Friday, September 25, 2009

sweet traditions

one of the things i value about fall is the jewish holidays and the fact that they bring about a whole set of traditions and memories i hold very dear. one of the nicest is the dipping of an apples in honey to signify the start of a sweet new year. it's one of those constants, like seasons. it's perennial, and it happens no matter what else is going on in the world or my life.

when i was a baby and could not yet say the blessing or eat my grandmother's brisket, my parents and grandparents blessed and dipped and ate on my behalf...when i was a young hebrew school student, i proudly led the prayer and song that followed, demanding my parents' and grandparents' attention. when i was a teenager and still too young to appreciate my mother finally mastering brisket, i might have rolled my eyes and waited to leave as they all tried to maintain a cheerful (and holy) mood while dipping apples. and only a few years ago, i was charmed by the first year of dipping with the man i would marry and the family that would soon be his as well.

this year, we mourned the loss of one grandmother and brought apples and honey to another, too old to remember the prayer on her own or to make her famous brisket. and one day, mitchell and i will do the dipping for our child who is too young to say the blessing. and so it goes...

another perennial holiday treat is all the visual niceties that come with the holidays and the fact that objects themselves can become traditions too. i was struck this year by how influenced my own choices have been by what i grew up with. not that this general concept comes as a shock, but for some reason before now, i never saw the direct correlation.

for example, one of the things i love most about holidays at my parents' house is the use of my grandmother's china -- the same one my mother grew up eating brisket off of. it's old english china and each piece is a little different - the dishes are white, but have gold accents and rims of different widths and colors. there are dinner plates, salad plates, soup bowls and teacups and saucers, and between them all, the combinations are endless. i love this take on traditional china - it's mix and match and not too precious, but still very beautiful and sparkly on a holiday table. the gold accents are key!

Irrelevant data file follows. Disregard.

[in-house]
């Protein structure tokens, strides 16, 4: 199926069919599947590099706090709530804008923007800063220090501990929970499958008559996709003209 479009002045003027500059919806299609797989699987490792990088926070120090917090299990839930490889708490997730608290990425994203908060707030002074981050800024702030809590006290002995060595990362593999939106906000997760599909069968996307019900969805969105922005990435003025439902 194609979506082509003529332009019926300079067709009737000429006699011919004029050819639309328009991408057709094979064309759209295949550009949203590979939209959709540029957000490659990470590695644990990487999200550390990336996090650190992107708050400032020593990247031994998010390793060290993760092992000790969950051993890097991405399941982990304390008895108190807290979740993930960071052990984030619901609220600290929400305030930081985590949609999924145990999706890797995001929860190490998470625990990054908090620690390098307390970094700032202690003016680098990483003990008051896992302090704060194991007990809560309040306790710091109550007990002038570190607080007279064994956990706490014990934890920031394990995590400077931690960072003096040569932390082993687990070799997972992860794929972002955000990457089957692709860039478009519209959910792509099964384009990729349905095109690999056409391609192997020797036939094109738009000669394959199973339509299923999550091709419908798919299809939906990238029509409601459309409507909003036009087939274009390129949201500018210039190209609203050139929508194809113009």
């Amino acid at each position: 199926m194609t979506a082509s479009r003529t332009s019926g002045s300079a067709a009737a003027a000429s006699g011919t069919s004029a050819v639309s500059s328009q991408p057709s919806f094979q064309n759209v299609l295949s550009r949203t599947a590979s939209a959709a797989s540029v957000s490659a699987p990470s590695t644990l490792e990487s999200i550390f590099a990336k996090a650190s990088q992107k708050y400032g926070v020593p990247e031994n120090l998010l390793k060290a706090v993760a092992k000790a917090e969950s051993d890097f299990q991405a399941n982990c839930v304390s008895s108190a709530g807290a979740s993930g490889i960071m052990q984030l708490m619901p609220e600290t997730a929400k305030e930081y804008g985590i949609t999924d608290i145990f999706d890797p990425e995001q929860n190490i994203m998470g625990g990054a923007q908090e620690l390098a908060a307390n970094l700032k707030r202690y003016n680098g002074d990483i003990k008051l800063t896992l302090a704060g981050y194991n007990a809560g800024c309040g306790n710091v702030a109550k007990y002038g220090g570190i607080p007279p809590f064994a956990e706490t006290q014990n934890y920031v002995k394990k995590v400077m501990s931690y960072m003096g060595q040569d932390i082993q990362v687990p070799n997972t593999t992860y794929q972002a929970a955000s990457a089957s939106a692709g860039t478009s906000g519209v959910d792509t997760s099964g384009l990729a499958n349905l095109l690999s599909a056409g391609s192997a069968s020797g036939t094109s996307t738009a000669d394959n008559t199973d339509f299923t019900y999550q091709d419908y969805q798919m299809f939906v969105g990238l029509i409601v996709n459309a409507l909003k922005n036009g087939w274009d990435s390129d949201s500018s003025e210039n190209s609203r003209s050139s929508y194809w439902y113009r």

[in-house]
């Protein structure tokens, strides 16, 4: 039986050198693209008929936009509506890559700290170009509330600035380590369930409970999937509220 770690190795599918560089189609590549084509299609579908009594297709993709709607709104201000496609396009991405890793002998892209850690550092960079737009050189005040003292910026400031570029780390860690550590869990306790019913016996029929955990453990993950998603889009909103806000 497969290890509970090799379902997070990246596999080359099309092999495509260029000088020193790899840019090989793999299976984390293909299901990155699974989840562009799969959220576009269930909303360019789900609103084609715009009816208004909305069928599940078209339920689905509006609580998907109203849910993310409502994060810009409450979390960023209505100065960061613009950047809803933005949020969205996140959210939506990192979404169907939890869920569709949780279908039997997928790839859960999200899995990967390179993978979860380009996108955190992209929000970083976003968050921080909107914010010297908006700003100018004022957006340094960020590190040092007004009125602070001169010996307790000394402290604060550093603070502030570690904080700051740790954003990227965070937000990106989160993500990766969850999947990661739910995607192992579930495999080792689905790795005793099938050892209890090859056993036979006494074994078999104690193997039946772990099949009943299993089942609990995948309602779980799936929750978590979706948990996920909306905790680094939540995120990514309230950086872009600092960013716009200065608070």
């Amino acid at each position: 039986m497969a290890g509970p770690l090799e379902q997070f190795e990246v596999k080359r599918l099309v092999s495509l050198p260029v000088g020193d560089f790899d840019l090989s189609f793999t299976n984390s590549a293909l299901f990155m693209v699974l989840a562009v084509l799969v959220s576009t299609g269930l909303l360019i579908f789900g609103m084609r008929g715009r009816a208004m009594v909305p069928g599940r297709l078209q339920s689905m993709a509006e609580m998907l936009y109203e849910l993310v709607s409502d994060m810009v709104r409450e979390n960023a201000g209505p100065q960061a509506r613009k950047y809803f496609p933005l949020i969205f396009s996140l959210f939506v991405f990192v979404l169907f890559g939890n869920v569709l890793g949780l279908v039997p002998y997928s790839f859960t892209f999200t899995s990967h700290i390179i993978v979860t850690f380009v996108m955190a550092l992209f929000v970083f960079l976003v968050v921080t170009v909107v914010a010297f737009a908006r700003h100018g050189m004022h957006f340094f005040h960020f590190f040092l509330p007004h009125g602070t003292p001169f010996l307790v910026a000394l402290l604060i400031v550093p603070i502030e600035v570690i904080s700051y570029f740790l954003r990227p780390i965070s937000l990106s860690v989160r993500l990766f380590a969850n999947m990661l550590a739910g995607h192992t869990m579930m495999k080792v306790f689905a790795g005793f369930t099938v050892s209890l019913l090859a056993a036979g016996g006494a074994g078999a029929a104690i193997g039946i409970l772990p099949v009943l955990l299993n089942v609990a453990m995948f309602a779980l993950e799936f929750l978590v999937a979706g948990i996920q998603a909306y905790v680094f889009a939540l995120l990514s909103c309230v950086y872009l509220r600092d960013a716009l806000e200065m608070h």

a couple years ago, i started my own collection of english teacups, and my grandmother has given me a few of hers to help build my collection. i'm sure one day i will end up with more of hers, and i love the idea that i am uniting, or reuniting, items that belong together. i love matthew mead's post on this idea on his blog flea market style.

another page i realize i took right out of my mom's book (and that she took out of her mom's book, and so on) is a two-bowl server. my mom usually uses hers for horseradish, one bowl for each kind, but has also used it for salt and pepper, apples and honey and other yin and yang type things. (yin and yang were jewish, you know...)

the version i opted for has three bowls, which has turned out to be awkward at times because i have nothing to put in the third, but is generally the same idea. it was a gift i registered for when we were engaged, and i'm so glad i have it. in addition to traditional holiday uses, i've also used it for sweeteners, olives and assorted candies (not all together, of course - that would just be weird).

when i use these items, i smile because i feel like i'm continuing traditions that came before me and will continue after me, like i'm a part of a whole that is greater than just my life.

i guess the apple doesn't fall far from the tree. or the honey.

apple photo from; three bowl server photo from


Marianna said...

Shana Tova!

Maria said...

Honestly, I think I am secretly Jewish...I love everything about a Jewish wedding, and I LOVE dipping apples in honey. Maybe in another life...

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